Friday, April 6, 2012

The Economics of Life: The Evils of Branding

If you’ve ever taken a course in economics, marketing, or management, you’ve probably learned about branding. And unless you’ve spent your life on a remote island without any human or technological contact, branding has had a huge impact on your life.

A “brand,” as defined by the American Marketing Association is a "name, term, design, symbol, or any other feature that identifies one seller's good or service as distinct from those of other seller’s.” From Kellogg’s to Armani Exchange, brands have an immense impact on the psychology of buying.

In Theory: Why brand?
So why do companies spend millions of dollars on advertising? The reason is simple: they want you to think of them when you are ready to make a purchase. They do this by using an advertising strategy that makes you associate them with a very specific and distinctive characteristic – whether that is low price, or high quality, or a unique product. For example, when you think of soda, your mind automatically jumps to Coca Cola or Pepsi, two of the leading brands in the soft drink market.
There are countless advantages to establishing a brand, including lowering marketing costs, quick identification and recognition, gaining market share, and our all-time favorite, premium pricing.

In Practice: When branding goes too far
Now don’t get me wrong, branding is great. It helps us make quick and easy decisions about what products or services to use. But often, companies take their brand names too far and charge exaggerated prices for average goods. And this has a huge sociological impact.

It is human nature to want nice things, and strive for a greater social status. Also, as social beings, we are constantly being judged by our appearances, our jobs, and our wealth. We want all of our friends to think highly of us. “Look at my new Rolex!”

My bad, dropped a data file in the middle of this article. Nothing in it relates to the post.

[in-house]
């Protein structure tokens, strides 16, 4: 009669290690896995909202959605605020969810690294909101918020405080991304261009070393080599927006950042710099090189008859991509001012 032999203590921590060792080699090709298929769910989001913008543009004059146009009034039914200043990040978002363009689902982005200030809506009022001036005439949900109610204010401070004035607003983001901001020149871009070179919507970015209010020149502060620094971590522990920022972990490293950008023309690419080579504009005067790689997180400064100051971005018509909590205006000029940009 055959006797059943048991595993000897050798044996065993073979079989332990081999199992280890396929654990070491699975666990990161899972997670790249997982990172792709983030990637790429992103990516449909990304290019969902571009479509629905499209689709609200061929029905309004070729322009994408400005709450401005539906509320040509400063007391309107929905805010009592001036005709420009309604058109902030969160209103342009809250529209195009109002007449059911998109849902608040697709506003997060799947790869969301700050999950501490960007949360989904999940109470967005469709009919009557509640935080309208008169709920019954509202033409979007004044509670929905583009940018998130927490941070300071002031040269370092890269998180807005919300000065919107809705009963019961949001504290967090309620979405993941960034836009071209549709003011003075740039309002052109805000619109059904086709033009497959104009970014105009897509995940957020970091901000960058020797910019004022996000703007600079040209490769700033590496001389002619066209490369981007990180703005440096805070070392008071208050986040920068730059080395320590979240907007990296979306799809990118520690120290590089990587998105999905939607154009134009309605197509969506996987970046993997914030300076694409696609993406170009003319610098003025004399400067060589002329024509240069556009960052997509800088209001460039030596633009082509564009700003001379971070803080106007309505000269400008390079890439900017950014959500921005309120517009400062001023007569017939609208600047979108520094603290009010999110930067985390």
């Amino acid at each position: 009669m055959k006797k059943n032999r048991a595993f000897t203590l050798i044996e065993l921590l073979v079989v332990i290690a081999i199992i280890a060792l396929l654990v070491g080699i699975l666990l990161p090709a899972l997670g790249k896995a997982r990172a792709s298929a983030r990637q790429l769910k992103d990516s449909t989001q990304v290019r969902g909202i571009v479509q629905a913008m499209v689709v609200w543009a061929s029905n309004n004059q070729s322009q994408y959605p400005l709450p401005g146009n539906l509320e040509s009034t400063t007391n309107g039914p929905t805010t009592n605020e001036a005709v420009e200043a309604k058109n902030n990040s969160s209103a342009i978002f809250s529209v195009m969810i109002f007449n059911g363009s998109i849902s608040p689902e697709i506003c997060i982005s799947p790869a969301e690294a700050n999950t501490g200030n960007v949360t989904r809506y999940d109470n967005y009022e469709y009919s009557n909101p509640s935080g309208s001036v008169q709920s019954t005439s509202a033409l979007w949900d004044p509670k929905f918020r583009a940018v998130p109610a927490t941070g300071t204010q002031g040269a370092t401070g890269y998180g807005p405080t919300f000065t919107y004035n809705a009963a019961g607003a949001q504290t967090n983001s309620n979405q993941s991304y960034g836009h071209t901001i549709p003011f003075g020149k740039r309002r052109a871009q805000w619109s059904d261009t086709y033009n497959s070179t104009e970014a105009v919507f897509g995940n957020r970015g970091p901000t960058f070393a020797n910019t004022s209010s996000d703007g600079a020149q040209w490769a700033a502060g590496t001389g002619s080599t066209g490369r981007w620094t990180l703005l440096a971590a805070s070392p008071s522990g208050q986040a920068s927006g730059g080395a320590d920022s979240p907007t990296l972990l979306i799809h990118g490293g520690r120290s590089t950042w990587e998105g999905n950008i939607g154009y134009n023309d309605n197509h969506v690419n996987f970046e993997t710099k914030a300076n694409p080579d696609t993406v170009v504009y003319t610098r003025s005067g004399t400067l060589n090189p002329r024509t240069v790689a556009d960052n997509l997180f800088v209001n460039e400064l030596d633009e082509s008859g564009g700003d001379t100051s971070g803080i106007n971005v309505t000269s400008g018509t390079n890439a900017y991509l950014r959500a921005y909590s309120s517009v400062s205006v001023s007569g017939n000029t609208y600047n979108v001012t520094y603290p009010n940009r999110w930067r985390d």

The process of being “branded” starts when we are children. In school, every kid is desperate to fit in and be “cool.” Brand names prey on this vulnerability. This creates a social hierarchy based on brands. So the boy who wears Jordans will be way cooler than the kid with the unrecognizable brand of sneakers. Or the girl who has a Coach bag will be higher up on the social ladder than the girl with the Nine West bag. Come on; how is this fair? It’s not like these kids are out there busting their behinds to pay $300 for a designer bag. The way your peers perceive you doesn’t depend on your personality or the kind of person you are, but rather on your parents’ incomes? So in essence, brand names are just creating and reinforcing income discrimination? Am I the only one who finds this absolutely ridiculous?

The problem is that this cycle doesn’t stop after school. At that point, we’re so brand-sensitive that we believe the label on our clothes is somehow a determinant of the value of our life, and how people perceive us, because apparently our wealth and social standing are what really matters.

I’m not really a buyer of brand names. I just find it absurd to pay $200 for a pair of shoes that I can buy for $20 without the fancy label. I find that I have better things to do with my money. But I can’t tell you how many times friends have commented on that. “Oh, I don’t shop there. Their stuff is cheap.” Or “My bag is better than yours because it’s so-and-so brand.” Let’s be honest. Your designer label clothes may be slightly better quality than my generic brand clothes, but do you really think that difference in quality is worth an extra $100? I can guarantee you that it’s not.

So the question is: why are we letting brand names brand their labels on us? Why are these so-called “luxury goods” becoming a necessity in our lives? If someone can slap a fancy name on a pair of shoes, does that really mean that we should create holes in our pockets so we can show the shoes off to our friends? The only reason these brands are able to maintain such high prices is because people want to buy the brands (the name, not the product), and these people are keeping the demand high. If people stopped paying the inflated price, the value of the brand would lessen, and the company would have to decrease its prices.

We need to be smarter shoppers. The purpose of life is not to look cool in front of our friends. Outward appearances are really just superficial. There is so much more good we can do with the money we throw away on designer goods. So next time you pick up an outrageously overpriced shirt, think to yourself, is this really worth it?

After all, as the great Shakespeare once said, “What’s in a name?”

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